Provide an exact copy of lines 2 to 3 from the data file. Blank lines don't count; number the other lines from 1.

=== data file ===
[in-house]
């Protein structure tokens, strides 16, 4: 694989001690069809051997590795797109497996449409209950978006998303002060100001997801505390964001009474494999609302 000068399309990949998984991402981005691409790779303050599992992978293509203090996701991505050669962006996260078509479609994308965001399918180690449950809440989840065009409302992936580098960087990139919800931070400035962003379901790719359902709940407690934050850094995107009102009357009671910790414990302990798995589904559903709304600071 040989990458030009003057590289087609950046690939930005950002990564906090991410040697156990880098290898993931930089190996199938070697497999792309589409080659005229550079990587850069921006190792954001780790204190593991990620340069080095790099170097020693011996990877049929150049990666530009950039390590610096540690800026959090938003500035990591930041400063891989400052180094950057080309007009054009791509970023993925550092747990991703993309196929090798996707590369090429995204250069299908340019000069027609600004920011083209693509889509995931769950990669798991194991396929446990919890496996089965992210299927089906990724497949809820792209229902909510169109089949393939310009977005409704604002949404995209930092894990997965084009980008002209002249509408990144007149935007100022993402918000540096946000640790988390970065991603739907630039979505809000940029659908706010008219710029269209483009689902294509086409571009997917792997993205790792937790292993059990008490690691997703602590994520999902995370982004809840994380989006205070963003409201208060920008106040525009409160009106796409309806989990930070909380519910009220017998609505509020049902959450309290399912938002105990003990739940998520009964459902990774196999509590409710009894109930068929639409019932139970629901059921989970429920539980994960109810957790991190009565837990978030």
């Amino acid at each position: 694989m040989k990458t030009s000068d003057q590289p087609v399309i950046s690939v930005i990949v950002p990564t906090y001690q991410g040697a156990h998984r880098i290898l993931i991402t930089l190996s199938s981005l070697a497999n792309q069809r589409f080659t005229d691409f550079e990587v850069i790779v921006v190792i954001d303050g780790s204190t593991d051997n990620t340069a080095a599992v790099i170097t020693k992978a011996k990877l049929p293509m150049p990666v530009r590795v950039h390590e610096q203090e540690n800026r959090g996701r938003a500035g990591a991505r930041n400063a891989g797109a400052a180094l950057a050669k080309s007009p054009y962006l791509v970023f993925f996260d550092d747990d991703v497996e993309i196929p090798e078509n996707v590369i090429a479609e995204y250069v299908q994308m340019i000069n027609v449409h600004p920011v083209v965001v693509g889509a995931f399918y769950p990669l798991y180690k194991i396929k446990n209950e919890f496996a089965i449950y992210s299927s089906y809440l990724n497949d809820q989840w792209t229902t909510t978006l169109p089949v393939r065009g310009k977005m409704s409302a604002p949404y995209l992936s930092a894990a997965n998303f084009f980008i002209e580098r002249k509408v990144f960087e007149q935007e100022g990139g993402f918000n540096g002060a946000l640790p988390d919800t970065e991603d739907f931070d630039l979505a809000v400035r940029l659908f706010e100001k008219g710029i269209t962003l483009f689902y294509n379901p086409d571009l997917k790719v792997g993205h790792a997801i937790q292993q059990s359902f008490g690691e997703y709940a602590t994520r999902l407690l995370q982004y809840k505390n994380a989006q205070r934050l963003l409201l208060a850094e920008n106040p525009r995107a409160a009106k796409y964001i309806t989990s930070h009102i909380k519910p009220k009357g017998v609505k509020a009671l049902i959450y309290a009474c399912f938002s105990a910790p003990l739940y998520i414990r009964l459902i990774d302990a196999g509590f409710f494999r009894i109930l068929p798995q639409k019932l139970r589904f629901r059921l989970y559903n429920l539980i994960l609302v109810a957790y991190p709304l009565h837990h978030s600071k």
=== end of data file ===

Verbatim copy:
């Protein structure tokens, strides 16, 4: 694989001690069809051997590795797109497996449409209950978006998303002060100001997801505390964001009474494999609302 000068399309990949998984991402981005691409790779303050599992992978293509203090996701991505050669962006996260078509479609994308965001399918180690449950809440989840065009409302992936580098960087990139919800931070400035962003379901790719359902709940407690934050850094995107009102009357009671910790414990302990798995589904559903709304600071 040989990458030009003057590289087609950046690939930005950002990564906090991410040697156990880098290898993931930089190996199938070697497999792309589409080659005229550079990587850069921006190792954001780790204190593991990620340069080095790099170097020693011996990877049929150049990666530009950039390590610096540690800026959090938003500035990591930041400063891989400052180094950057080309007009054009791509970023993925550092747990991703993309196929090798996707590369090429995204250069299908340019000069027609600004920011083209693509889509995931769950990669798991194991396929446990919890496996089965992210299927089906990724497949809820792209229902909510169109089949393939310009977005409704604002949404995209930092894990997965084009980008002209002249509408990144007149935007100022993402918000540096946000640790988390970065991603739907630039979505809000940029659908706010008219710029269209483009689902294509086409571009997917792997993205790792937790292993059990008490690691997703602590994520999902995370982004809840994380989006205070963003409201208060920008106040525009409160009106796409309806989990930070909380519910009220017998609505509020049902959450309290399912938002105990003990739940998520009964459902990774196999509590409710009894109930068929639409019932139970629901059921989970429920539980994960109810957790991190009565837990978030």
């Amino acid at each position: 694989m040989k990458t030009s000068d003057q590289p087609v399309i950046s690939v930005i990949v950002p990564t906090y001690q991410g040697a156990h998984r880098i290898l993931i991402t930089l190996s199938s981005l070697a497999n792309q069809r589409f080659t005229d691409f550079e990587v850069i790779v921006v190792i954001d303050g780790s204190t593991d051997n990620t340069a080095a599992v790099i170097t020693k992978a011996k990877l049929p293509m150049p990666v530009r590795v950039h390590e610096q203090e540690n800026r959090g996701r938003a500035g990591a991505r930041n400063a891989g797109a400052a180094l950057a050669k080309s007009p054009y962006l791509v970023f993925f996260d550092d747990d991703v497996e993309i196929p090798e078509n996707v590369i090429a479609e995204y250069v299908q994308m340019i000069n027609v449409h600004p920011v083209v965001v693509g889509a995931f399918y769950p990669l798991y180690k194991i396929k446990n209950e919890f496996a089965i449950y992210s299927s089906y809440l990724n497949d809820q989840w792209t229902t909510t978006l169109p089949v393939r065009g310009k977005m409704s409302a604002p949404y995209l992936s930092a894990a997965n998303f084009f980008i002209e580098r002249k509408v990144f960087e007149q935007e100022g990139g993402f918000n540096g002060a946000l640790p988390d919800t970065e991603d739907f931070d630039l979505a809000v400035r940029l659908f706010e100001k008219g710029i269209t962003l483009f689902y294509n379901p086409d571009l997917k790719v792997g993205h790792a997801i937790q292993q059990s359902f008490g690691e997703y709940a602590t994520r999902l407690l995370q982004y809840k505390n994380a989006q205070r934050l963003l409201l208060a850094e920008n106040p525009r995107a409160a009106k796409y964001i309806t989990s930070h009102i909380k519910p009220k009357g017998v609505k509020a009671l049902i959450y309290a009474c399912f938002s105990a910790p003990l739940y998520i414990r009964l459902i990774d302990a196999g509590f409710f494999r009894i109930l068929p798995q639409k019932l139970r589904f629901r059921l989970y559903n429920l539980i994960l609302v109810a957790y991190p709304l009565h837990h978030s600071k």